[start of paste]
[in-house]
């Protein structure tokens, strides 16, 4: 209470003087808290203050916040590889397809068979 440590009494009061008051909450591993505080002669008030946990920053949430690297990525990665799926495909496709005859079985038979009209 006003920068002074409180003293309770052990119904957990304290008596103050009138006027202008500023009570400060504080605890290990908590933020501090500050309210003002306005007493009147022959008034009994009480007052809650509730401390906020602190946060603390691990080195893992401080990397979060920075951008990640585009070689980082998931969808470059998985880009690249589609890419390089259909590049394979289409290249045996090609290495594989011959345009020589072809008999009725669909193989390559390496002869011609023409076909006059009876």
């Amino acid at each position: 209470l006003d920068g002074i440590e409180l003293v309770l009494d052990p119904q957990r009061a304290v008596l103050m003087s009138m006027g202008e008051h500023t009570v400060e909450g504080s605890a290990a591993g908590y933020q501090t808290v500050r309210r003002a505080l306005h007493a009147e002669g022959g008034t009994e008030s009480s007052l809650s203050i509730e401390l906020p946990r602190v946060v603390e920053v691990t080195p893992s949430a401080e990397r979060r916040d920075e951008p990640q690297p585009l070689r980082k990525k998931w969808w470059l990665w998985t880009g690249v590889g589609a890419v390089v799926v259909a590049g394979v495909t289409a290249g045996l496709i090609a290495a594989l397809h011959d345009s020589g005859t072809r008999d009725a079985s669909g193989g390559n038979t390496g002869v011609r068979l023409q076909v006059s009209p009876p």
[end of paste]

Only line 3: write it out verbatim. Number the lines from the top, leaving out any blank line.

């Amino acid at each position: 209470l006003d920068g002074i440590e409180l003293v309770l009494d052990p119904q957990r009061a304290v008596l103050m003087s009138m006027g202008e008051h500023t009570v400060e909450g504080s605890a290990a591993g908590y933020q501090t808290v500050r309210r003002a505080l306005h007493a009147e002669g022959g008034t009994e008030s009480s007052l809650s203050i509730e401390l906020p946990r602190v946060v603390e920053v691990t080195p893992s949430a401080e990397r979060r916040d920075e951008p990640q690297p585009l070689r980082k990525k998931w969808w470059l990665w998985t880009g690249v590889g589609a890419v390089v799926v259909a590049g394979v495909t289409a290249g045996l496709i090609a290495a594989l397809h011959d345009s020589g005859t072809r008999d009725a079985s669909g193989g390559n038979t390496g002869v011609r068979l023409q076909v006059s009209p009876p």